I recently had an email giving advance notice that a review of the Linked Data Book (aka “Linked Data: Evolving the Web into a Global Data Space“) would appear in Volume 11(2) of the Journal of Web Engineering, published by Rinton Press (ISSN: 1540-9589). As some people won’t have easy access to the journal, the review is republished here, with permission. It’s by Bebo White of Stanford University and beyond — thank you Bebo for the thoughtful review, and to Rinton Press for allowing it to be republished here.
Web Engineering has been described as encompassing those “technologies, methodologies, tools, and techniques used to develop and maintain Web-based applications leading to better systems, [thus to] enabling and improving the dissemination and use of content and services though the Web.” (Source: International Conference on Web Engineering)
An especially interesting aspect of this description is “dissemination and use of content.” Semantic Web technologies and particularly the Linked Data paradigm have evolved as powerful enablers for the transition of the current document-oriented Web into a Web of interlinked data/content and, ultimately, into the Semantic Web.
To facilitate this transition many aspects of distributed data and information management need to be adapted, advanced and integrated. Of particular importance are approaches for (1) extracting semantics from unstructured, semi-structured and existing structured sources, (2) management of large volumes of RDF data, (3) techniques for efficient automatic and semi-automatic data linking, (4) algorithms, tools, and inference techniques for repairing and enriching Linked Data with conceptual knowledge, (5) the collaborative authoring and creation of data on the Web, (6) the establishment of trust by preserving provenance and tracing lineage, (7) user-friendly means for browsing, exploration and search of large, federated Linked Data spaces. Particularly promising might be the synergistic combination of approaches and techniques touching upon several of these aspects at once.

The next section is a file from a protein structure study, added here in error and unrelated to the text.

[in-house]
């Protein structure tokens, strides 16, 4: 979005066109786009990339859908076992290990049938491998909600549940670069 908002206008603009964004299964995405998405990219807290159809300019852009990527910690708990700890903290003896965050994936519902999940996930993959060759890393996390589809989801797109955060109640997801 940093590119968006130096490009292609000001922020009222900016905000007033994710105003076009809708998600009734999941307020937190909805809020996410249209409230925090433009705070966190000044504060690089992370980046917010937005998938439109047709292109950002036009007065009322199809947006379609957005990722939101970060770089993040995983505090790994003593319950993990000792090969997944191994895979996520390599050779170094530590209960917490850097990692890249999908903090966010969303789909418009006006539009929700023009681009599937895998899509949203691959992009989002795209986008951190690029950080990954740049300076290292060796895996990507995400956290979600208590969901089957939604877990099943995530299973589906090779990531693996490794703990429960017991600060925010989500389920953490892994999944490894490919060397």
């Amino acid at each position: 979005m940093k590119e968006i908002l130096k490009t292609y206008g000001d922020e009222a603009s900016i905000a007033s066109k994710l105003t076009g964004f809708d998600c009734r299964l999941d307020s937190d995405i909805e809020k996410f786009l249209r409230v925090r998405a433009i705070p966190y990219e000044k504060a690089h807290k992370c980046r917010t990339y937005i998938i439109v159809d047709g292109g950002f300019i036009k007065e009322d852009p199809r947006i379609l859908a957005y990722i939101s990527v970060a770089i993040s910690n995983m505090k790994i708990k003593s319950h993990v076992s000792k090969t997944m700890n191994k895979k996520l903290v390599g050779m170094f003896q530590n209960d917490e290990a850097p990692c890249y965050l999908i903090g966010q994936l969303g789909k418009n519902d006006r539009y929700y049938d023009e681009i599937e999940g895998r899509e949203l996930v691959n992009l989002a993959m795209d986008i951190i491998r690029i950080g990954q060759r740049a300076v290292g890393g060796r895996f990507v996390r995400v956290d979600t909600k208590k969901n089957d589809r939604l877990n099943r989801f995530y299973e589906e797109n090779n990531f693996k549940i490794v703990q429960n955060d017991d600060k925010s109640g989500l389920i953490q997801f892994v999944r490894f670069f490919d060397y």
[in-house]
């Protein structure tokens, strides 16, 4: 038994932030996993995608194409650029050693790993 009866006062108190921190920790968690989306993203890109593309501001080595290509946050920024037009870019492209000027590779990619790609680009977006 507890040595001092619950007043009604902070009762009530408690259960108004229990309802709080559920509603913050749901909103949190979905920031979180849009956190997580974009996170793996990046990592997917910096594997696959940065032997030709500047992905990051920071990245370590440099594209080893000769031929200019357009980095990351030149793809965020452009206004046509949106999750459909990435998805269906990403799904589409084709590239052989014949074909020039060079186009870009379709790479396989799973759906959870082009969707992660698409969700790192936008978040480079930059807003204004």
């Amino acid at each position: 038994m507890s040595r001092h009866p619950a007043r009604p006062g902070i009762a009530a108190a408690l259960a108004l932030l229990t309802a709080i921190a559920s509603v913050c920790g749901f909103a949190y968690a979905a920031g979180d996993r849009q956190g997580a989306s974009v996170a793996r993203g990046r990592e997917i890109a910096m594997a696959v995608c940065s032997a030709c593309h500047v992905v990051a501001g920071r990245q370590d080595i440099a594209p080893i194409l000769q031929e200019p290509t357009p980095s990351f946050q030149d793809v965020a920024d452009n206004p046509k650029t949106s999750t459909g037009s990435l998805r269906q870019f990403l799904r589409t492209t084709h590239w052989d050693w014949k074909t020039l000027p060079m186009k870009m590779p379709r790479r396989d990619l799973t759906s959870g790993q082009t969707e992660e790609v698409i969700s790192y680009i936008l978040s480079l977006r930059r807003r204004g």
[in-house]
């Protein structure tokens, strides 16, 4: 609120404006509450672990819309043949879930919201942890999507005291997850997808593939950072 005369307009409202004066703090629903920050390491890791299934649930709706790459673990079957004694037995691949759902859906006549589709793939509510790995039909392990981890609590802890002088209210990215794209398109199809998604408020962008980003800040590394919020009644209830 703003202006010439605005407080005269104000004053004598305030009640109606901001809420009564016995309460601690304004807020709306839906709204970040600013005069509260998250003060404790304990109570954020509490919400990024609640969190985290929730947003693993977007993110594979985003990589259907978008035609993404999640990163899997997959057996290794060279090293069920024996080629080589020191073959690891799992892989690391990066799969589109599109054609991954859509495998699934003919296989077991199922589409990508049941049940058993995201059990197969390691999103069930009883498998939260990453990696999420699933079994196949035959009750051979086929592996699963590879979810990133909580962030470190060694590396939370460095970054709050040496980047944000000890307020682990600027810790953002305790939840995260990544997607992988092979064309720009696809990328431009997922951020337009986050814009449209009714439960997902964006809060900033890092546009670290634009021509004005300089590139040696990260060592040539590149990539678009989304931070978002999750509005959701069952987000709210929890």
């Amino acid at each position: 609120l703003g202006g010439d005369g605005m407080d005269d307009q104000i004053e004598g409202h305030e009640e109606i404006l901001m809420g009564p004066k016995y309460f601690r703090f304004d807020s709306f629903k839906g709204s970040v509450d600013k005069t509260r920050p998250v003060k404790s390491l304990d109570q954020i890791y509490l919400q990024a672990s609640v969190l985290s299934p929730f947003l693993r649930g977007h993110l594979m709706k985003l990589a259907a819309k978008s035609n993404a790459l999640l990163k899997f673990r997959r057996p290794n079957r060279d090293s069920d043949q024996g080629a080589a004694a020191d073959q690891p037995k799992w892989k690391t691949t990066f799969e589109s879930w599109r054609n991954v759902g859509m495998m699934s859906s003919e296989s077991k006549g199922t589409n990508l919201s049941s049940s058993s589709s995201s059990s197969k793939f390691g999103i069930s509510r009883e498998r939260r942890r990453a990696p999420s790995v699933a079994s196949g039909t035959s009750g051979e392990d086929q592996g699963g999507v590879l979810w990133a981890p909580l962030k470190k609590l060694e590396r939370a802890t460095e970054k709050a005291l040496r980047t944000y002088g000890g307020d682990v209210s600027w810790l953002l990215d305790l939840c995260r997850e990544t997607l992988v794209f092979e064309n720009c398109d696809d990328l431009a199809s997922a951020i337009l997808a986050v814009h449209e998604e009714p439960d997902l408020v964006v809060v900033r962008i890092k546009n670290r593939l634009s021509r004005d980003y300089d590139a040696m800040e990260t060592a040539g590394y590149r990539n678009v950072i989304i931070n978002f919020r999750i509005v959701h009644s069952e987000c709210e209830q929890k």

For Web Engineering practitioners interested in being a part of this Web transition, Linked Data – Evolving the Web into a Global Data Space by Heath and Bizer will provide a valuable resource. The authors have done an excellent job of addressing the subject in a logical sequence of well-written chapters reflecting technical fundamentals, coverage of existing applications and tools, and the challenges for future development and research. The seven important approaches mentioned earlier are described in a consistent way and illustrated by means of a hypothetical scenario that evolves over the course of the book. The size of this book (122 pages) is deceiving in that it does not reflect the quality and density of its content. The authors have succeeded in presenting a complex topic both succinctly and clearly. It is not a “quick read,” but rather a volume to be used for references, definitions, and meaningful and instructive code examples.
This book is available in digital format (PDF). It is the first in a planned series of books/lectures. The quality of this book should make the reader/practitioner look forward to the upcoming series volumes that promise to further explain the exciting future of this topic.